Keeneland Association’s aging, text-based controls system was reaching the end of its useful life, some replacement parts were not available, and newer technologies offered operational savings and convenience. The Thoroughbred racetrack and auction company sought to replace the outdated system, while adhering to budget constraints. A Trane Tracer R’newal control upgrade service program is helping Keeneland maximize building performance, improve occupant comfort and increase operational productivity. By using existing unit controls and replacing outdated building controllers, Keeneland was able to meet all of its objectives for approximately the same cost they originally planned to spend on a partial upgrade.
Although Keeneland’s aging, text-based controls system was both functional and reliable, it gave facilities managers cause for concern. The system was reaching the end of its useful life, replacement parts were not available for the three main building control panels, and newer technologies offered
operational savings and convenience. Continuing to run the facilities with outdated controls, including the grandstand where clients viewed racing events, could be disastrous. In keeping with its tradition of quality, Keeneland sought to replace the outdated system, with plans to tackle the project in three phases to keep within budget constraints.
Keeneland sought proposals from several contractors. Two of the companies suggested a complete replacement of the existing system and associated control units. Although the bids were within the set budget, Keeneland was not familiar
with the systems proposed and knew they would require significant training to operate them.
Having used a Trane controls system for years, Keeneland contacted the local office. Trane began by touring the Keeneland campus to gain familiarity with the existing controls and HVAC systems.
"Working with Trane went well from the beginning," said Eric Soard, Keeneland mechanical systems supervisor. "They listened to our needs and concerns and were interested in our ideas and suggestions."
It did not make financial sense to Keeneland facilities managers to put new unit controllers on HVAC equipment they planned to replace in the near future. They envisioned eventually replacing the three systems in the grandstand and
tying them into the other six building controllers across campus to provide one seamless user interface. Keeneland’s "wish list" also included 3D color graphics, Internet access, and global control of all of the buildings.
Gaining the latest technology while reducing cost
Trane proposed a unique solution to answer Keeneland’s needs, a Trane Tracer™ R’newal™ controls upgrade. The service program would allow Keeneland to reuse the unit controllers on the HVAC units they planned to replace in the near future and still get the building level controllers upgraded to the latest technology. Before moving forward with the project, the Trane team visited Keeneland multiple times to investigate the old controllers, how they were wired, and their ability to communicate with the new technology.
"Our existing unit controllers were still working and we felt that starting over with everything new would be wasting a lot of money," said Soard. "With the Trane Tracer R’newal program, we could upgrade our system, but keep using some of what we had. That was a big savings."
An integrated system with "wish list" features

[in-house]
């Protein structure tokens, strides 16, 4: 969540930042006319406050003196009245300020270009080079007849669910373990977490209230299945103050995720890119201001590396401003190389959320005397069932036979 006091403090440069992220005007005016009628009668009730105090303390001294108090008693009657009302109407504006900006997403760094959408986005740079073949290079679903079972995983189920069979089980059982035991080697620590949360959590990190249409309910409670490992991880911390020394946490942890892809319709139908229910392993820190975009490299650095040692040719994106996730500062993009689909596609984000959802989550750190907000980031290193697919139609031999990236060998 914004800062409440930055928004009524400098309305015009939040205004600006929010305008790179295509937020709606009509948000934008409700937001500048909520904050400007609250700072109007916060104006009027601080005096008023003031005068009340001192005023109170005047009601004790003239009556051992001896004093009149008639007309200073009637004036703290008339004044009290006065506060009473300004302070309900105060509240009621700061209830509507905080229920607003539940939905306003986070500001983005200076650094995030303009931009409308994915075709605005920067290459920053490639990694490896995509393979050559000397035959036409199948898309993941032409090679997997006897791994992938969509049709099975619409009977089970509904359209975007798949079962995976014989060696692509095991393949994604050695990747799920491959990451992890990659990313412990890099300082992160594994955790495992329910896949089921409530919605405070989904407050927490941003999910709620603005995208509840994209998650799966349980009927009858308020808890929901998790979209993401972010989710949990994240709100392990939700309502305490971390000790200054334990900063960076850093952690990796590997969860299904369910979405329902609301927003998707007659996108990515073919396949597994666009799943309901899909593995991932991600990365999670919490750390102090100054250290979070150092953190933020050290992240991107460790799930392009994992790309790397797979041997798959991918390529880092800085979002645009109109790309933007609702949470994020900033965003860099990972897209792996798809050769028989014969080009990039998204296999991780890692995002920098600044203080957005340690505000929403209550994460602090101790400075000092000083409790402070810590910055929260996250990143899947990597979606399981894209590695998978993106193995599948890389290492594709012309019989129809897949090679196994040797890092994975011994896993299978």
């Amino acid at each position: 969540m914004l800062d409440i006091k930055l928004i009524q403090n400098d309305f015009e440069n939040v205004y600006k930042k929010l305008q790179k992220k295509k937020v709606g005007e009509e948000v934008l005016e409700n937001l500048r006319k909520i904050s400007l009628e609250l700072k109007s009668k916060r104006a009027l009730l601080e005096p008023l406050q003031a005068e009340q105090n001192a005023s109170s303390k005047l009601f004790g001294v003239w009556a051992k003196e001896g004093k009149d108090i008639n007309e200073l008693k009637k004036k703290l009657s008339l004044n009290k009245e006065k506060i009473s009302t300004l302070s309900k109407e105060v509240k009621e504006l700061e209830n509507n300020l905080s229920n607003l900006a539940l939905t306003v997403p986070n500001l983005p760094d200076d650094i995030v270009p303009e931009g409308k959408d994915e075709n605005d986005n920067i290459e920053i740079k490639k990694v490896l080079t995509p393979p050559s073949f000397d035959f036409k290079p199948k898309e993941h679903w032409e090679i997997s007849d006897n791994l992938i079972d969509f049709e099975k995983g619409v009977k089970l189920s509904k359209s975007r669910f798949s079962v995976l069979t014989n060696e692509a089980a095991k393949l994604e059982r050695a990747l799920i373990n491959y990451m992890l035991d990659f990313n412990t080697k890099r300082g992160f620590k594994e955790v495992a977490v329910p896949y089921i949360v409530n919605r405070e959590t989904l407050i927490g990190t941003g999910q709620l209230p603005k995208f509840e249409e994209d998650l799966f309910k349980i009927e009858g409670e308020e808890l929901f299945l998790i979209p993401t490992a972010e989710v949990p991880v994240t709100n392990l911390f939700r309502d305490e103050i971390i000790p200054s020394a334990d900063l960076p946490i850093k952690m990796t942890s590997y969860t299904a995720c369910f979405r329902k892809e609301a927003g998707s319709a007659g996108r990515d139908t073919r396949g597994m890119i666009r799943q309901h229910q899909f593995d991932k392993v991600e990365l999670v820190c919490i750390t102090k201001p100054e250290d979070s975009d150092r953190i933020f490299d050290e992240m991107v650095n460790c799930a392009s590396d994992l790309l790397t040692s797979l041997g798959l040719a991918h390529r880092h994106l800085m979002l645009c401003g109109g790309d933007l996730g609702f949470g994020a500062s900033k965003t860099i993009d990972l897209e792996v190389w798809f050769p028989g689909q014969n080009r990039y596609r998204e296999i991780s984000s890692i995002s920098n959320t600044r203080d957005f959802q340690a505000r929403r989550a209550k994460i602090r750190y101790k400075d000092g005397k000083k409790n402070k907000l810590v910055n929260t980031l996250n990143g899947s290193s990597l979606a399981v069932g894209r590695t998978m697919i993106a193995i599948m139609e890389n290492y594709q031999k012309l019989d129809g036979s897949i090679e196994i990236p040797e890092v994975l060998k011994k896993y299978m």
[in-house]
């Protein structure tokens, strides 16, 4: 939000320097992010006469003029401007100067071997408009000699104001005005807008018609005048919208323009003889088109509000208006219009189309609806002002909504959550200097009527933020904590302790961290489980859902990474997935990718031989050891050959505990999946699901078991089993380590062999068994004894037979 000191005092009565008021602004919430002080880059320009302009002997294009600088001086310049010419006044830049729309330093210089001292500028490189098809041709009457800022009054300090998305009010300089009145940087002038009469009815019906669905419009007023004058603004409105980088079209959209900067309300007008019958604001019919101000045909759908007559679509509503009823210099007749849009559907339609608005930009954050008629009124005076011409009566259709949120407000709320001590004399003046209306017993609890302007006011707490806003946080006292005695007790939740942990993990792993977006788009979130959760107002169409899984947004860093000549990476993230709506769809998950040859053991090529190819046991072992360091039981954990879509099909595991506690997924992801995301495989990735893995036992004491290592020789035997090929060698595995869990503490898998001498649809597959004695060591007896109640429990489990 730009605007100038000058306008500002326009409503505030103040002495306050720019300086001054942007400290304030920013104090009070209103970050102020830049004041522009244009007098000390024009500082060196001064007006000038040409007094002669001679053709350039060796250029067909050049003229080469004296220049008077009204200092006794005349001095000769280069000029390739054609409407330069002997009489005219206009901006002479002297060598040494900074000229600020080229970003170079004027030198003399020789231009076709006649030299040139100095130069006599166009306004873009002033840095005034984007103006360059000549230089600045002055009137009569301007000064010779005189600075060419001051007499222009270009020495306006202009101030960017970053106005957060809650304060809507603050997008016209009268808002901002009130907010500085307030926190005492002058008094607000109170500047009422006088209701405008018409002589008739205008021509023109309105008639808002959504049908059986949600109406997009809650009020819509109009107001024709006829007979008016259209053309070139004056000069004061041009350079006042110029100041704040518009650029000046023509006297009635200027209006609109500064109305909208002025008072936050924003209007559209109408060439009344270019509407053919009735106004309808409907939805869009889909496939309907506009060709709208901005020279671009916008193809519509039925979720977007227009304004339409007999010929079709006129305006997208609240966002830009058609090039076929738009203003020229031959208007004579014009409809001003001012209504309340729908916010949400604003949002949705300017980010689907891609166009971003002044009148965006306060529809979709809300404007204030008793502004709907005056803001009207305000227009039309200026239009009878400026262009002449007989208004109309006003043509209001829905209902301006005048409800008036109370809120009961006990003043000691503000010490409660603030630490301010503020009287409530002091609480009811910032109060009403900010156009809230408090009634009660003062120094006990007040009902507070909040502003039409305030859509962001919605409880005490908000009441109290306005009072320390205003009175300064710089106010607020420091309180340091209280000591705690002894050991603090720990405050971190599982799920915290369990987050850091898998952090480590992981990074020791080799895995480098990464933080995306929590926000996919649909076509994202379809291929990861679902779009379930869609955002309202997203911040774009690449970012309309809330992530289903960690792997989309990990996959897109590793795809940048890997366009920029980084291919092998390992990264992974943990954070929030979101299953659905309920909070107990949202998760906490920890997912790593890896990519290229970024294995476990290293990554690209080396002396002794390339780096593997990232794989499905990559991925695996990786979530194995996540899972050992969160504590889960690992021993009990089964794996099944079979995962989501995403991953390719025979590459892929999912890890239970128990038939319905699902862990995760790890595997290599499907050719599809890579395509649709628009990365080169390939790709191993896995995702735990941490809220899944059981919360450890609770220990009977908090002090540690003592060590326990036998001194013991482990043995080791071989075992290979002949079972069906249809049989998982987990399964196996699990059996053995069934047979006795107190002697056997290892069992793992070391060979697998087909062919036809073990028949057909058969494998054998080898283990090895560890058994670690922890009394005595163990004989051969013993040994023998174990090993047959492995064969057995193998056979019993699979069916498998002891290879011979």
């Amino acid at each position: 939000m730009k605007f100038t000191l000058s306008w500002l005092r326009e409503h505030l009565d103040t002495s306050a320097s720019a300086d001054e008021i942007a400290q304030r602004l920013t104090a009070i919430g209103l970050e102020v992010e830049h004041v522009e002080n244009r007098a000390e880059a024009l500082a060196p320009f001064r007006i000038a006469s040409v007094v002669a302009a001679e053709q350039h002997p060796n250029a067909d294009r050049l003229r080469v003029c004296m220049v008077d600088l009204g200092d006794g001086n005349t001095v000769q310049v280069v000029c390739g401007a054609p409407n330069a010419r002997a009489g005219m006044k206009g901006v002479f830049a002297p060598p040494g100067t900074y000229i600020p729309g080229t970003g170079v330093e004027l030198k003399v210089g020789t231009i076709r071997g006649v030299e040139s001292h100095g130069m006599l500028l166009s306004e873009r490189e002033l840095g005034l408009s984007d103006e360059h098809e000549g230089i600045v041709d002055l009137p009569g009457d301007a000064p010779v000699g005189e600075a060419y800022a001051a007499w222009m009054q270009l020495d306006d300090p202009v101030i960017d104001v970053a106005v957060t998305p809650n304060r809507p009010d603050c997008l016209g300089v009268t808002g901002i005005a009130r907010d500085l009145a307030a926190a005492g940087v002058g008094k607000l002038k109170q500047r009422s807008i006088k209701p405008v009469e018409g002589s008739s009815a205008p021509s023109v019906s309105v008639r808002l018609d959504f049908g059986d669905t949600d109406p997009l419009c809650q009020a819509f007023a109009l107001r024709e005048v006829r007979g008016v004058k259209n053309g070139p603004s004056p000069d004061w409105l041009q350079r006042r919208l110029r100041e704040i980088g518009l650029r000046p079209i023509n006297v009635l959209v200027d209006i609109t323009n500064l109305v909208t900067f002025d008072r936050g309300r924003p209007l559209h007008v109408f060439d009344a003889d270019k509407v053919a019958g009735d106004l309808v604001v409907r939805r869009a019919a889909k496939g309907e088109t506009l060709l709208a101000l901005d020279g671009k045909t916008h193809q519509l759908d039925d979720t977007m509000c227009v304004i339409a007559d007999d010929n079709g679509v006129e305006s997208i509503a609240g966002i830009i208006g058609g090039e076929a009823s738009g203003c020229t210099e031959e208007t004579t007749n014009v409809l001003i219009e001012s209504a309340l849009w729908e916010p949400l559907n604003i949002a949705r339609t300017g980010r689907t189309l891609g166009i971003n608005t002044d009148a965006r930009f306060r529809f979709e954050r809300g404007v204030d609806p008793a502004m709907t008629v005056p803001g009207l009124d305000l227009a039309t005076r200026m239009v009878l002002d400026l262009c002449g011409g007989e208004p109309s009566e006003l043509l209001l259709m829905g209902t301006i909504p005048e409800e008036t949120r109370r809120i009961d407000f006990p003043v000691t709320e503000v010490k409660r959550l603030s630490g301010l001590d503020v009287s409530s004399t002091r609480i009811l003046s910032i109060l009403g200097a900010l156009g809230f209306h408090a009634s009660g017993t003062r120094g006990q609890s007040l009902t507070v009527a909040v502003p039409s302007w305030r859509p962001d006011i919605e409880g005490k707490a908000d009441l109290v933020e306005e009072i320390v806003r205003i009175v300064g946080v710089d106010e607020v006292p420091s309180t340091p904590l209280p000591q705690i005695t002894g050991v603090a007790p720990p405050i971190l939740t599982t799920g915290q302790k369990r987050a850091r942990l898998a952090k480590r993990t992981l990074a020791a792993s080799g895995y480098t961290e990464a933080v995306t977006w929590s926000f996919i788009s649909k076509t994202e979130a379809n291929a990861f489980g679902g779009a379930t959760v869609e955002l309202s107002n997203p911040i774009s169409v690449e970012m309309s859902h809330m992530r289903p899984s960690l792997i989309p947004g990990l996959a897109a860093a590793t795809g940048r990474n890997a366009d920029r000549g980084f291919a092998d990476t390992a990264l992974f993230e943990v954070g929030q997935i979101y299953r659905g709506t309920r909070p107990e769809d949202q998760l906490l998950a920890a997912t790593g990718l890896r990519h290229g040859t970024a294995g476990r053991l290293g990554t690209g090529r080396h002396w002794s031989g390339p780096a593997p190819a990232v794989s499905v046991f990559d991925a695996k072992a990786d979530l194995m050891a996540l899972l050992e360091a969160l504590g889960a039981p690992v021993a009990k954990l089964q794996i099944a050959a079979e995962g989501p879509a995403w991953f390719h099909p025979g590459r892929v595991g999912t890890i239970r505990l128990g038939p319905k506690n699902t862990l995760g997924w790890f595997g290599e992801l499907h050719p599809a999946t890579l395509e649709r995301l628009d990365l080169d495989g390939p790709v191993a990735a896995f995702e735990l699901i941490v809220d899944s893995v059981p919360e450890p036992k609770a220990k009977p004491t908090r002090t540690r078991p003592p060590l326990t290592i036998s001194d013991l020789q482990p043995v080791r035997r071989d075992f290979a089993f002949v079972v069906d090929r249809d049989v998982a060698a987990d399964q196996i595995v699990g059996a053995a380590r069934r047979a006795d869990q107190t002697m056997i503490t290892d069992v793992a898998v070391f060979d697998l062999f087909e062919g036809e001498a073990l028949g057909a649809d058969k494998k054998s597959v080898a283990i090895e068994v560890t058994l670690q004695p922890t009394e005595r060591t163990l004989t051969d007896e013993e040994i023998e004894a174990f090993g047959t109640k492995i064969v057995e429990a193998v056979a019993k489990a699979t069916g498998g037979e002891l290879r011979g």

The three system-level Trane Tracer-100 panels were replaced with new Tracer Summit® building control units with updated software. Three-dimensional campus and floor plan graphics were added and portions of the communication link
were rewired for better long-term reliability.
The Trane Tracer Summit system ties all of the controls systems at Keeneland together. Facility managers can program and manage energy consumption, scheduling and other controllable features, as well as perform daily tasks,
respond to alarms and view reports. The Tracer ES™ building automation system allows the facilities supervisor to have enterprise-wide viewing and control of all systems from any computer with Internet access.
The Trane Tracer R’newal control upgrade service program is helping Keeneland maximize building performance, improve occupant comfort and increase operational productivity, while staying within budget parameters. By utilizing existing unit controllers and replacing outdated building controllers,
Keeneland could upgrade the controls system of the entire Grand Stand building for approximately the same cost they originally planned to spend on a partial upgrade.
Staying with a Trane system, the type they were comfortable with, made the transition to the new technology easier. With the flexibility and convenience of Internet access, the Trane Tracer Summit control system has helped Keeneland
streamline its operations. "We have about 120 different units on our energy management system. In the past, it was difficult to keep up with the comfort issues, especially during our meets," said Soard. "With the Tracer Summit system with Tracer ES software, everything is integrated. I can be anywhere and if I have Internet access, I can see and manage my facility. The fact that we can do that is great."
Founded as a model racetrack in 1936, the 1,038 acre Keeneland complex includes a racecourse, sales pavilion, more than fifty-seven barns that can house 1,951 horses, five dining rooms and a clubhouse. Keeneland’s twice-yearly
meets attract racing enthusiasts from around the world to watch top Thoroughbreds, trainers, owners and jockeys vie for a spot in racing history.
In addition to its racetrack, Keeneland is also a renowned Thoroughbred auction company offering unmatched quality of horses, a diverse clientele and state-of-the-art facilities.